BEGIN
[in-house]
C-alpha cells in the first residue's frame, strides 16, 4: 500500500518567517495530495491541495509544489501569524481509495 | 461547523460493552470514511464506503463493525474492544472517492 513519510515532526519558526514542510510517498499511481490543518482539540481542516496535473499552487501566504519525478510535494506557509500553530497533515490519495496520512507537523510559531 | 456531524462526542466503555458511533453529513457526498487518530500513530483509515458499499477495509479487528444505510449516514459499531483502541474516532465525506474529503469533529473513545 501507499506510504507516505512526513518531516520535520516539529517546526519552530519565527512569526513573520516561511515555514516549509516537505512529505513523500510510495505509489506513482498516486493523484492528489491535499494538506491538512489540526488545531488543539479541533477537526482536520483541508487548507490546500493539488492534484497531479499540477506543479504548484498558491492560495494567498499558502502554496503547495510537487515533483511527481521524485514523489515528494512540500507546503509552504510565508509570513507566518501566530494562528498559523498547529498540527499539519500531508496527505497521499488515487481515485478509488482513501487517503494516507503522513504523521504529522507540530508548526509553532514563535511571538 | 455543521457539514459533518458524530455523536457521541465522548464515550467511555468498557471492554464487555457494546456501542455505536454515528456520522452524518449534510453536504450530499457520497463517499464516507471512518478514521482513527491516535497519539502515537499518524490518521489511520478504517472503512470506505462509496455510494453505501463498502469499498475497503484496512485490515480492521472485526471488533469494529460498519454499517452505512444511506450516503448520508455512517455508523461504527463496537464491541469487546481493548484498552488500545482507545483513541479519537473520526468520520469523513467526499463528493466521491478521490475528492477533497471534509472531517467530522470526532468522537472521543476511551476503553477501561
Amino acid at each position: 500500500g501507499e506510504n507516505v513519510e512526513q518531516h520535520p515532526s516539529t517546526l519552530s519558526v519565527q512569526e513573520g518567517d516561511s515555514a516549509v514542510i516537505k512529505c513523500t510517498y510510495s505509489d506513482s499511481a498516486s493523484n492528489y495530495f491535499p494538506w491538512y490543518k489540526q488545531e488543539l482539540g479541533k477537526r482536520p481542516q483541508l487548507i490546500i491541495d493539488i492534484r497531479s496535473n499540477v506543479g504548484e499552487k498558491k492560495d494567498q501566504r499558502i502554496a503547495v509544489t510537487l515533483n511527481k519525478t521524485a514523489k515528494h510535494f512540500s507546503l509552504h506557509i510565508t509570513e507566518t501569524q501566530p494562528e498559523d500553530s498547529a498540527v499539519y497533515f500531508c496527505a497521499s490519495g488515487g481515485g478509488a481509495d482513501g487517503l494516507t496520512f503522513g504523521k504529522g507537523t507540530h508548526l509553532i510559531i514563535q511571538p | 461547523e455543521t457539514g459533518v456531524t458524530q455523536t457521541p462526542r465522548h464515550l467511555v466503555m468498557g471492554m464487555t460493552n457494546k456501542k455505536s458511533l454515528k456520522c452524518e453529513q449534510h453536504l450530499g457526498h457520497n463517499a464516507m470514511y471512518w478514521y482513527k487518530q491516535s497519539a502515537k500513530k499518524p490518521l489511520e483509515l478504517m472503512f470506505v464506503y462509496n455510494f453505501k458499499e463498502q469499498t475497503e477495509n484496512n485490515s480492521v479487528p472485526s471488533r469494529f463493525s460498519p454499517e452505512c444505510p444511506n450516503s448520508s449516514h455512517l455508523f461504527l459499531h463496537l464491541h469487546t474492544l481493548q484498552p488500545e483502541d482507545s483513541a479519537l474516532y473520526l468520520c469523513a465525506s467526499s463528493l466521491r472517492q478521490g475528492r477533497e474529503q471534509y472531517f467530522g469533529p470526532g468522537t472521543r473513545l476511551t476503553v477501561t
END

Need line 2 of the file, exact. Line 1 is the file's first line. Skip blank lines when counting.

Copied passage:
C-alpha cells in the first residue's frame, strides 16, 4: 500500500518567517495530495491541495509544489501569524481509495 | 461547523460493552470514511464506503463493525474492544472517492 513519510515532526519558526514542510510517498499511481490543518482539540481542516496535473499552487501566504519525478510535494506557509500553530497533515490519495496520512507537523510559531 | 456531524462526542466503555458511533453529513457526498487518530500513530483509515458499499477495509479487528444505510449516514459499531483502541474516532465525506474529503469533529473513545 501507499506510504507516505512526513518531516520535520516539529517546526519552530519565527512569526513573520516561511515555514516549509516537505512529505513523500510510495505509489506513482498516486493523484492528489491535499494538506491538512489540526488545531488543539479541533477537526482536520483541508487548507490546500493539488492534484497531479499540477506543479504548484498558491492560495494567498499558502502554496503547495510537487515533483511527481521524485514523489515528494512540500507546503509552504510565508509570513507566518501566530494562528498559523498547529498540527499539519500531508496527505497521499488515487481515485478509488482513501487517503494516507503522513504523521504529522507540530508548526509553532514563535511571538 | 455543521457539514459533518458524530455523536457521541465522548464515550467511555468498557471492554464487555457494546456501542455505536454515528456520522452524518449534510453536504450530499457520497463517499464516507471512518478514521482513527491516535497519539502515537499518524490518521489511520478504517472503512470506505462509496455510494453505501463498502469499498475497503484496512485490515480492521472485526471488533469494529460498519454499517452505512444511506450516503448520508455512517455508523461504527463496537464491541469487546481493548484498552488500545482507545483513541479519537473520526468520520469523513467526499463528493466521491478521490475528492477533497471534509472531517467530522470526532468522537472521543476511551476503553477501561